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Thank you for taking the time to open this newsletter from Crystal Clear Consulting. Our intent is to share with you insights from our consulting and coaching work which might be of value to you.

Please contact me if this sparks any questions or insights you might like to explore further.
With Gratitude

One common reflection following the recent election is that we each live within a “bubble” of likeminded and self-reinforcing folks. College campuses, in particular, have been accused of being out of touch with a large portion of society. And at the NEASC Annual Conference last week, campus leaders expressed frustration with an apparent shift from assessment of learning outcomes to questioning of the value to society of the academic enterprise.
 
As someone who has the privilege of working with leaders from numerous academic institutions, I have a different perspective on the value proposition.
 
Across higher ed, leaders are making public statements reaffirming the necessity of maintaining colleges and universities as places where all are welcome. Collective statements such as the one from the “Seven Sisters” colleges and the “Statement in Support of the Deferred Action for Childhood Arrivals (DACA) Program and our Undocumented Immigrant Students” signed by over 500 college presidents send broad messages. And dozens of institutions have internally re-emphasized their inclusive values proactively and/or in response to some hateful speech or action.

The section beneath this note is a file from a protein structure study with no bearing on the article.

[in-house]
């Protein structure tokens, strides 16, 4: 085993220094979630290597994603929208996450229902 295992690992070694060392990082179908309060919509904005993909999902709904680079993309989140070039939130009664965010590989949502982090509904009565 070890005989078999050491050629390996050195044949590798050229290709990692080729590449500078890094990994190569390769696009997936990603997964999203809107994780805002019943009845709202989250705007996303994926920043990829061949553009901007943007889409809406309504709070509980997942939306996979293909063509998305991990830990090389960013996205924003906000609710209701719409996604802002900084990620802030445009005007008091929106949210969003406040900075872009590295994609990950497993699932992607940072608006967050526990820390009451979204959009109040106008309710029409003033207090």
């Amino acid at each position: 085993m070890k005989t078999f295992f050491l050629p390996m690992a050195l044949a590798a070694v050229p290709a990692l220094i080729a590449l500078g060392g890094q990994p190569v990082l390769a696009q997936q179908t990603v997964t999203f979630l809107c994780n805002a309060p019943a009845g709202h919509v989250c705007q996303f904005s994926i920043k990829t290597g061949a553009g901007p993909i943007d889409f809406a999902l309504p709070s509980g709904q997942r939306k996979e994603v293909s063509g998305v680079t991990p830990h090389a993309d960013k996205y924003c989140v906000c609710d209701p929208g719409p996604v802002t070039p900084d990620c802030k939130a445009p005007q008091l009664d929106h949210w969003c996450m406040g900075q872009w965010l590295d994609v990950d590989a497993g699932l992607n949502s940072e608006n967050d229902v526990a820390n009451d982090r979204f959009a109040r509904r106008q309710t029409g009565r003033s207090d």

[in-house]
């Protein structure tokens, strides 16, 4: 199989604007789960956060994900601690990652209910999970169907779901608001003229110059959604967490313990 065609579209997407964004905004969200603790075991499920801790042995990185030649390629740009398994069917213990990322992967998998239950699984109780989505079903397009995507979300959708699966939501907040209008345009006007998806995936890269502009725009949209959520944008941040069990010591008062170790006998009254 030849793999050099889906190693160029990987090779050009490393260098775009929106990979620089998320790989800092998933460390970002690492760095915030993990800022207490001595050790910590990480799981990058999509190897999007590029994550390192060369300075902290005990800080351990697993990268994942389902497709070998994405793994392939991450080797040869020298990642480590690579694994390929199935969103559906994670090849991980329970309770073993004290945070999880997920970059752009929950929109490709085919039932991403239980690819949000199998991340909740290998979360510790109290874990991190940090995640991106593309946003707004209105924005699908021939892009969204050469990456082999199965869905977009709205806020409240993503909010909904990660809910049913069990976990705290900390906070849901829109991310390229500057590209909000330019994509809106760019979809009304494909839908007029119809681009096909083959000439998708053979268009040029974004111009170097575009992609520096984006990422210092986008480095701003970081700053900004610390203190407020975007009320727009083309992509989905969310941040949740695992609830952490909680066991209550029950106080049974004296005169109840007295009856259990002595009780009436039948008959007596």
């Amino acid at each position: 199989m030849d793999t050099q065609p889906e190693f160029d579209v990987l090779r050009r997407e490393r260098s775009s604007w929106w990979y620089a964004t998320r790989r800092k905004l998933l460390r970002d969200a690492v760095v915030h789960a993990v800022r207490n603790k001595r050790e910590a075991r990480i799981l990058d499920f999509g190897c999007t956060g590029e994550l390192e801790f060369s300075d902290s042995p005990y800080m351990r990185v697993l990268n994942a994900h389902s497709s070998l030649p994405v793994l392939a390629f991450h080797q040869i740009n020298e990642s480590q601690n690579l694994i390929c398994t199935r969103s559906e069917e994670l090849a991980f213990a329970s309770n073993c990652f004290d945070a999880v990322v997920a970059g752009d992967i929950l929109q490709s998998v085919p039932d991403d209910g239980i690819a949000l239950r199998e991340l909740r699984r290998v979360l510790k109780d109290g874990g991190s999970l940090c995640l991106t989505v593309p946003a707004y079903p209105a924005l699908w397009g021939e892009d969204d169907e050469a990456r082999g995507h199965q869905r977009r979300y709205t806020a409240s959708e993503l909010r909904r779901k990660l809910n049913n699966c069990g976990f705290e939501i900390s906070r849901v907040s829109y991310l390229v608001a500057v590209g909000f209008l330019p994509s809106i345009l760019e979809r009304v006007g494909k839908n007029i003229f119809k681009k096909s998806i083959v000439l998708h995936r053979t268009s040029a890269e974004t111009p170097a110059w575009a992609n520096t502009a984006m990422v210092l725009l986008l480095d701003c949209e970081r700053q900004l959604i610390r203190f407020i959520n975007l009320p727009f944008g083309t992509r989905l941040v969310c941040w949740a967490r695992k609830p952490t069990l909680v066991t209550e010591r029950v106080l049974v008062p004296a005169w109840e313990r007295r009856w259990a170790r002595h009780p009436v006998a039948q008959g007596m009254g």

Even more telling, however, is the care on campuses that is going into respecting both the right to free speech and the right to be free of intimidation.
 
Real learning often requires recognizing a disconnect between our espoused values and our actions. In the examples below and others, academic leaders are engaging their institutions in explicitly examining what their actions convey about their values and how that impacts a learning community.
 
  • At Salem State University, this was seen in response to an art exhibit intended to convey one political message but understood by some to convey another.
  • At Hampshire College, it is a debate over the meaning and appropriate treatment of the American flag.
  • At West Virginia University, it is in reaction to an invited speaker who made defamatory remarks about a professor.
  • At Harvard College, it is in the controversy about opening membership to final clubs.
 
We are grateful for the work you do.

Wishing you a joyful holiday!
Francine Crystal
President
Crystal Clear Consulting
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Mike Sessions
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Anne Starr


Quote of Note:

“There is nothing complicated
about ordinary equality.”
 

Alice Stokes Paul,
Suffragette and Equal Rights Activist

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